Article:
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Tuesday, August 9, 2016

Carefree Century 2016

"This is my fight song, take back my life 
song, prove I'm alright song.....Cause I've still
got a lotta fight left in me."
Rachel Platten


Being the worry wart that I am, I worry about the ride today.  While the humidity and temperature is predicted to be a bit more moderate, it is still going to be hot and I know this ride, how one hill is followed by another hill and another hill until your legs have been pounded to a pulp and beg for relief.  After awhile, they no longer listen when you tell them to just shut up and do their job.  And I am not sure that I have any business at this ride.  I am recovering, but I remain slow, particularly on hills. This is not fair to a ride captain on a club ride who stays back with the slowest rider. But there is something in me that makes me want to do this, to see how it goes, to measure where I am and how far I am from where I have been. I have yearned for the sights and sounds that a bicycle ride brings, for the company and laughter of friends, for solace and assurance that all will yet again be well.

And so I set out into coolness that is unusual for an August morning.  No, not that crisp coolness that makes one identify with the horses running nearby in pastures, manes streaming, sleekly beautiful,  kicking their legs high into the air just because of the joy of being able to do so, but still cooler and less humid than it has been.  As I reach the ride start, colored  jerseys assault my eyes as if they were flags of celebration. How did I ever think they were ugly, for I did at one time.  I realize I love the ride start, the precious sound of friends and of strangers sharing conversation, laughter intertwined with chatter, anticipation lacing the air.  For you just never know where a day will take you, and particularly a day with a bicycle.  Burns was certainly right about "the best laid plans."

I have no idea how I will do on this ride, for I still have bad days, days when my neck or back or hands plague me as if I were ancient and withered, and so I have no idea who I might end up spending the day with or if I will spend my day alone.  I think back to the last time I rode this course, this beautiful course that winds around the river with the occasional view that takes your breath away.  My husband was still alive then and I was preparing for the 1000 K through Virginia and West Virginia designed by Crista.  Paul rode with me that day, and whether it was intentional or unintentional, pushed me on every hill until my legs and my brain cried even as they both grew stronger.  But neither is here today:  Paul is not riding today and my husband is beyond my reach.  I say a prayer that God holds him dear and keeps him safe and warm and that finally, after years of constant pain, he is at peace.

I begin the ride cautiously, trying to listen to myself, the sound of my heart, the rasp of my breathing on the hills, the feel of my leg muscles, and I realize with some surprise that I am feeling well and strong.  So after the walking bridge, I begin to push even as I note the lushness that surrounds me, for despite the heat, ample rain has left the trees and fields sumptuously green, a feast for my eyes and for my soul.   For a moment, I think I might like to ride the day alone, for I always notice the scenery more, but I realize that finishing will be easier if I ride with friends.  I push past one group and jokingly wave my blue bandana in the air as I leave them behind. Still, I leave the first store stop alone only to be caught by Steve, and then Sara, and then Dave.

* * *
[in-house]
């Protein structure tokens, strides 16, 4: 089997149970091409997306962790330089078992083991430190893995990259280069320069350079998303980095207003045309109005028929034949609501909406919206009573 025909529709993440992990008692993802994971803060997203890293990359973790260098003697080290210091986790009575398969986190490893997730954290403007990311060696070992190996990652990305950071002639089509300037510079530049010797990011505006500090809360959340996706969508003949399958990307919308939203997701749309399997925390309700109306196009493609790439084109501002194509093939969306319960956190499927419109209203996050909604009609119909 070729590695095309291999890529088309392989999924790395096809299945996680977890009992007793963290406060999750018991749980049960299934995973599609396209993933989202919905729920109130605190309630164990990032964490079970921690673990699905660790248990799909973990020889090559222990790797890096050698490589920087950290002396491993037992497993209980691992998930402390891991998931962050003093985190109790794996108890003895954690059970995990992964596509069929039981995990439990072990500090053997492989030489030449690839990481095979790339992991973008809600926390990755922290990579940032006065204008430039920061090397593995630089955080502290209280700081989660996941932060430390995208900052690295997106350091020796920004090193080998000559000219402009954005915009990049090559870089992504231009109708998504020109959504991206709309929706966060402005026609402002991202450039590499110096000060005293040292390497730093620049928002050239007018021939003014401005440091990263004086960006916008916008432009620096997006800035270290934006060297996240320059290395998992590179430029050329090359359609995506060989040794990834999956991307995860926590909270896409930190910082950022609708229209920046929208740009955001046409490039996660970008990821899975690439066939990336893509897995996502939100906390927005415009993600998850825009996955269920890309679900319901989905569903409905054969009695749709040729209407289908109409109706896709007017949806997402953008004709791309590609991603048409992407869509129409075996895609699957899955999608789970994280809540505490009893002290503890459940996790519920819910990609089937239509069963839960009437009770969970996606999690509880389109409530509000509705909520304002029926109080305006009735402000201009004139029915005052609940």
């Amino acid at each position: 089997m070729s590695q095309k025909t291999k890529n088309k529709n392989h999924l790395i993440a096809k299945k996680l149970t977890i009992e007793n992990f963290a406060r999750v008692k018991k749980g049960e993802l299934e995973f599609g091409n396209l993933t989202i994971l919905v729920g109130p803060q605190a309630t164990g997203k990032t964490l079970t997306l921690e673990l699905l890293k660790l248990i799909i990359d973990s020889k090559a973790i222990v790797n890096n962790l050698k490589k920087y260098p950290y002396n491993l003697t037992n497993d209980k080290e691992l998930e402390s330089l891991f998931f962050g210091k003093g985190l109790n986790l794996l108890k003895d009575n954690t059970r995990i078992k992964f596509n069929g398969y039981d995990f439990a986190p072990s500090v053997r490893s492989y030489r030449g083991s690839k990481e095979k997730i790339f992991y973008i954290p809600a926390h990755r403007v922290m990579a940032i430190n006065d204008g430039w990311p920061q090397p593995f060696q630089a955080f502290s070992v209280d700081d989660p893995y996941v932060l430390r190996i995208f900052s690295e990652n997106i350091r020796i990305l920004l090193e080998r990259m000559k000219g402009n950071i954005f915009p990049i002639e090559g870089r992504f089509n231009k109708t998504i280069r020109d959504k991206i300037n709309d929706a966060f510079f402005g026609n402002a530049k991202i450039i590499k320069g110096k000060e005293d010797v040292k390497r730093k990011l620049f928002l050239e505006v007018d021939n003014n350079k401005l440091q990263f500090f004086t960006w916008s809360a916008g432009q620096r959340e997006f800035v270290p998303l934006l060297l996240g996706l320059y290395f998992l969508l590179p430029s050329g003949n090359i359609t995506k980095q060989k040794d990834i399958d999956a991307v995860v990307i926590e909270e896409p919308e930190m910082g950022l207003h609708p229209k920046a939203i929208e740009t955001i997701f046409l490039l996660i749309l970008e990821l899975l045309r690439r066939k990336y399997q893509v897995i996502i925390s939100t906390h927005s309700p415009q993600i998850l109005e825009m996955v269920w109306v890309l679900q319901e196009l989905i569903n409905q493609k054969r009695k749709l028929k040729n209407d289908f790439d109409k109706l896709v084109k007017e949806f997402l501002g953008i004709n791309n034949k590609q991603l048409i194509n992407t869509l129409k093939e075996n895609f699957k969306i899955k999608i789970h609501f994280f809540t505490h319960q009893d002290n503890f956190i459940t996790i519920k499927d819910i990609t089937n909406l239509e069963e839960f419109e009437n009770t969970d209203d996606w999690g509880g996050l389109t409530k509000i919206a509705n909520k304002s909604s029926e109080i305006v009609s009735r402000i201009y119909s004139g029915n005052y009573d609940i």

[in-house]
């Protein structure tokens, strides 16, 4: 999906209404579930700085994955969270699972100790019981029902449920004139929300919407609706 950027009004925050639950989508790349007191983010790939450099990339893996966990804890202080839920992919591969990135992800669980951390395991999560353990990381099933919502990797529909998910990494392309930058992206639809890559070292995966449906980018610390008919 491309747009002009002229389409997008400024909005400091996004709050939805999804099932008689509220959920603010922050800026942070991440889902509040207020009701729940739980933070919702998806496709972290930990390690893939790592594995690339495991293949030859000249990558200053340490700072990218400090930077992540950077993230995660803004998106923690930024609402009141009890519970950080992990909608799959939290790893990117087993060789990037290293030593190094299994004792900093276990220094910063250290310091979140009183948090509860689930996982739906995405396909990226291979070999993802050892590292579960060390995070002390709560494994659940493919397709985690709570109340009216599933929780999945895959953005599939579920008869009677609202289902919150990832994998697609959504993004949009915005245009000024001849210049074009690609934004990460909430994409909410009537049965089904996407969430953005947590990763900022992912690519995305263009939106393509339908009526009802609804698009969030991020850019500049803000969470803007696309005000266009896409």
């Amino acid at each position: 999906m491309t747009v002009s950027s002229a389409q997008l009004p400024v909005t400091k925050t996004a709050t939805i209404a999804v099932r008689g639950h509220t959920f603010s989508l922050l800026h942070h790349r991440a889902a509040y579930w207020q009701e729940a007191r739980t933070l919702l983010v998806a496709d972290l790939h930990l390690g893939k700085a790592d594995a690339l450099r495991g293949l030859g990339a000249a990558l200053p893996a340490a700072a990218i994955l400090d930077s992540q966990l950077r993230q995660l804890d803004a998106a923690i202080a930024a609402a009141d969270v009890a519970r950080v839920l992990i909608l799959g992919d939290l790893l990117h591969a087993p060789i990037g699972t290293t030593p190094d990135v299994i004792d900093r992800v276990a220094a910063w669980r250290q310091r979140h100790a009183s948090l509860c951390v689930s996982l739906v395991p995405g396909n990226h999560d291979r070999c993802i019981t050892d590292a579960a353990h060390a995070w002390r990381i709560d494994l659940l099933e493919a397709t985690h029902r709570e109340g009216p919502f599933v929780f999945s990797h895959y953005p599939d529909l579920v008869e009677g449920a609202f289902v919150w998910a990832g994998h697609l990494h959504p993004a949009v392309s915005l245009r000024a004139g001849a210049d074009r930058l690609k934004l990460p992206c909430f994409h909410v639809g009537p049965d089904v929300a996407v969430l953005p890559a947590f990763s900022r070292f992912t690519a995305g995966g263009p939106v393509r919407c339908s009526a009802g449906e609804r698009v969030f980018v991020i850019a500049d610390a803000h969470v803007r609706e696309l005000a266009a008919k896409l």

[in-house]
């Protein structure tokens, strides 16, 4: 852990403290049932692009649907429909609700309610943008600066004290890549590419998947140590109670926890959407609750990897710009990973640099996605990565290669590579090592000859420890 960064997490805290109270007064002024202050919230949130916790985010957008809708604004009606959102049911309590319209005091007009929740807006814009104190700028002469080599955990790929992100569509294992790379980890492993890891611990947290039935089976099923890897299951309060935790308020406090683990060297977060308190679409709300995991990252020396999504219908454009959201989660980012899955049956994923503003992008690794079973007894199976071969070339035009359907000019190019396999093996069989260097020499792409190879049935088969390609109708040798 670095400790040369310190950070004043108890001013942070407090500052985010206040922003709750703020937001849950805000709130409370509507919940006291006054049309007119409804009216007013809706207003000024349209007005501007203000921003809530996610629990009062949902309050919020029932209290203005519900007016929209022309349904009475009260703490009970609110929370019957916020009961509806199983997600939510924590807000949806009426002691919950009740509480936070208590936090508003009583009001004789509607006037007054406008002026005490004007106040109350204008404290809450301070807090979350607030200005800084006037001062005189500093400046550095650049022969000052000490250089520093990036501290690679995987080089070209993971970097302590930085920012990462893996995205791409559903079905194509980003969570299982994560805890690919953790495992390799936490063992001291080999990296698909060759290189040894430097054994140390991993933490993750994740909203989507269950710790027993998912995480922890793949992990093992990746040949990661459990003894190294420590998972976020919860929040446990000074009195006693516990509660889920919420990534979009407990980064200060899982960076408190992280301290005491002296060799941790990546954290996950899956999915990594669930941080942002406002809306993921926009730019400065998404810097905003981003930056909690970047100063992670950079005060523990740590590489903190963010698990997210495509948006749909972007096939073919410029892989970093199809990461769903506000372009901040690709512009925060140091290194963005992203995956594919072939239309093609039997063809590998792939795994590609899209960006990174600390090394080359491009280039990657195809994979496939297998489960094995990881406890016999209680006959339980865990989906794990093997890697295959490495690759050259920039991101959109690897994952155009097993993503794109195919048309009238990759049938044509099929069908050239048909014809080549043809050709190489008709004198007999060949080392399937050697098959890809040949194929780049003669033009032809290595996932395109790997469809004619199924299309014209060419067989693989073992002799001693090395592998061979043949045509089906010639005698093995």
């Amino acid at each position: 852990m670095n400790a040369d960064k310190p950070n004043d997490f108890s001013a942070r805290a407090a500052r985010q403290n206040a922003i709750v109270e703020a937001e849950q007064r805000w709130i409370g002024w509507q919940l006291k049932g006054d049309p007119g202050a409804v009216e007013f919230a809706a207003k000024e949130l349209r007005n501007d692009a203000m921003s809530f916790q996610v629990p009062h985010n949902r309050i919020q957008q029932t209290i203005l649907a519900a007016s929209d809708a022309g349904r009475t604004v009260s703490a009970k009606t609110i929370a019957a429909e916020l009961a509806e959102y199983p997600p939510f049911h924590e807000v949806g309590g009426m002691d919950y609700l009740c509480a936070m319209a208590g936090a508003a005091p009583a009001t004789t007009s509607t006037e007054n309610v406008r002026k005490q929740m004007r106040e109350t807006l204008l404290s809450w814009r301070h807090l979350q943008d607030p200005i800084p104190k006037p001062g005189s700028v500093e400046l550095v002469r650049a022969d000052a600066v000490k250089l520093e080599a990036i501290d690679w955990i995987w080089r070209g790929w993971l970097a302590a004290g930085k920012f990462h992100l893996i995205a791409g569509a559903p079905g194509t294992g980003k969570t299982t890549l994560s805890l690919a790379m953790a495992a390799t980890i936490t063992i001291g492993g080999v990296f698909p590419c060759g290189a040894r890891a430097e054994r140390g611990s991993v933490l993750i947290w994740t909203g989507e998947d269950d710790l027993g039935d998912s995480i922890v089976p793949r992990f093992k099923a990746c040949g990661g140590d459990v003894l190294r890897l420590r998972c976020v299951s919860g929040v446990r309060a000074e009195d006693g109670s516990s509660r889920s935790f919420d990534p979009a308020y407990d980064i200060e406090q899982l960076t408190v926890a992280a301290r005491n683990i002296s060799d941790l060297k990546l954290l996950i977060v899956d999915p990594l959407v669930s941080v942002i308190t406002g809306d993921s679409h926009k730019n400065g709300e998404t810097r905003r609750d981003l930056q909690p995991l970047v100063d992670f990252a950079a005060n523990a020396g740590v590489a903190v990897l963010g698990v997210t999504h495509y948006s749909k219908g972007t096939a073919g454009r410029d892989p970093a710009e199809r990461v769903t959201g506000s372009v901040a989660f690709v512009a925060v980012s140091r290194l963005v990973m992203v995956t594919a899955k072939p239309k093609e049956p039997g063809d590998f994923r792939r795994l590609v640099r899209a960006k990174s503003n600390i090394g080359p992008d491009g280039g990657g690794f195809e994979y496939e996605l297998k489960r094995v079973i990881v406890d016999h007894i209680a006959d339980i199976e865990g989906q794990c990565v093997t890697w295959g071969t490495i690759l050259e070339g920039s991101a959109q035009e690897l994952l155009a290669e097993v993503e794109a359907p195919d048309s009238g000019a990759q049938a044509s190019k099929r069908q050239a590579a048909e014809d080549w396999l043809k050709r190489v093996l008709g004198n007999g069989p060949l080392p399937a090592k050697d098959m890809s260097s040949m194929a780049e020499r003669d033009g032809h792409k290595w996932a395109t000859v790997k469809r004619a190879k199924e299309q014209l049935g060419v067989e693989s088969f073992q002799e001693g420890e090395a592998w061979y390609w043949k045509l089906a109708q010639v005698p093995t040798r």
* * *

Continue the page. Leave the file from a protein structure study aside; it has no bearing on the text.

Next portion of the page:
It is good to talk to Steve for I am comfortable with my friend of many, many years now.  There are still times when I question our friendship, for we differ so, politically, socially, economically, intellectually, but still it is one of those friendships you can count on for we have remained friends despite knowing each others flaws and differences.  We talk about his  new bike he is building up, about how I hate the gearing on my Surly and hope to replace it.  We talk about hobbies and catch up as we have not really talked with each other for months.  I get hugs from Dave and I realize how long it has been since we have ridden together, another bicycling friend who time has made as comfortable as an old shoe or a favorite pair of jeans.  I think briefly about how one of the things I most loathe about being a widow is not having anyone to talk to and who makes me laugh, for my husband could almost always make me laugh, one of his traits that I prized the most.

By the third store stop, it is hot.  The sun shows no mercy and beats down on us demanding surrender. My legs are asking if I have lost the last bit of sanity left to them, but still we trudge onward toward the ride finish.  We treat the sun with respect, but still we thumb our noses at him and ride on. And I realize that despite being dirty, sweaty, tired, and hot, I am thankful.  I am thankful for the day, for friends, for returning health, for bicycles, and even for hills that challenge us because somehow they make us a bit more than what we were.  The ride is, I realize, my fight song, and today at least I have won. 


1 comment:

  1. I'm glad you had a good day on the bike, Melissa.

    ReplyDelete